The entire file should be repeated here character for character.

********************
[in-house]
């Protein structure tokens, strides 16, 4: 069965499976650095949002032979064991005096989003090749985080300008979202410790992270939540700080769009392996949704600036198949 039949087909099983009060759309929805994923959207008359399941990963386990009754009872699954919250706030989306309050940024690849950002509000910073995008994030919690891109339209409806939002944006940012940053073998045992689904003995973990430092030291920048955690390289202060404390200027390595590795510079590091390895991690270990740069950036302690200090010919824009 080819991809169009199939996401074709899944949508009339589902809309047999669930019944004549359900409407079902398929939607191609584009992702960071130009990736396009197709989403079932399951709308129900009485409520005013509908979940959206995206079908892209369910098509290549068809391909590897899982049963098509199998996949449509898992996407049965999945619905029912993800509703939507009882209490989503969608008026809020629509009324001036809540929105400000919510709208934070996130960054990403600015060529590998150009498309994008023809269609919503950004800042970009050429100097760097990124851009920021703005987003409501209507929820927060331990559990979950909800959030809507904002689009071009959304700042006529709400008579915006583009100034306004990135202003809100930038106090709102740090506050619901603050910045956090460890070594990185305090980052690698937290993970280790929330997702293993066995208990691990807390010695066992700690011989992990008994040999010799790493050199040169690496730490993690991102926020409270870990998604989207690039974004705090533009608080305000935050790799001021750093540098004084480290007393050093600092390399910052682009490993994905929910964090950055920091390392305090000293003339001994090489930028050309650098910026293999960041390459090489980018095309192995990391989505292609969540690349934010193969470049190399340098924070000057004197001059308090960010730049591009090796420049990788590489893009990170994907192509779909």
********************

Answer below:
[in-house]
């Protein structure tokens, strides 16, 4: 069965499976650095949002032979064991005096989003090749985080300008979202410790992270939540700080769009392996949704600036198949 039949087909099983009060759309929805994923959207008359399941990963386990009754009872699954919250706030989306309050940024690849950002509000910073995008994030919690891109339209409806939002944006940012940053073998045992689904003995973990430092030291920048955690390289202060404390200027390595590795510079590091390895991690270990740069950036302690200090010919824009 080819991809169009199939996401074709899944949508009339589902809309047999669930019944004549359900409407079902398929939607191609584009992702960071130009990736396009197709989403079932399951709308129900009485409520005013509908979940959206995206079908892209369910098509290549068809391909590897899982049963098509199998996949449509898992996407049965999945619905029912993800509703939507009882209490989503969608008026809020629509009324001036809540929105400000919510709208934070996130960054990403600015060529590998150009498309994008023809269609919503950004800042970009050429100097760097990124851009920021703005987003409501209507929820927060331990559990979950909800959030809507904002689009071009959304700042006529709400008579915006583009100034306004990135202003809100930038106090709102740090506050619901603050910045956090460890070594990185305090980052690698937290993970280790929330997702293993066995208990691990807390010695066992700690011989992990008994040999010799790493050199040169690496730490993690991102926020409270870990998604989207690039974004705090533009608080305000935050790799001021750093540098004084480290007393050093600092390399910052682009490993994905929910964090950055920091390392305090000293003339001994090489930028050309650098910026293999960041390459090489980018095309192995990391989505292609969540690349934010193969470049190399340098924070000057004197001059308090960010730049591009090796420049990788590489893009990170994907192509779909």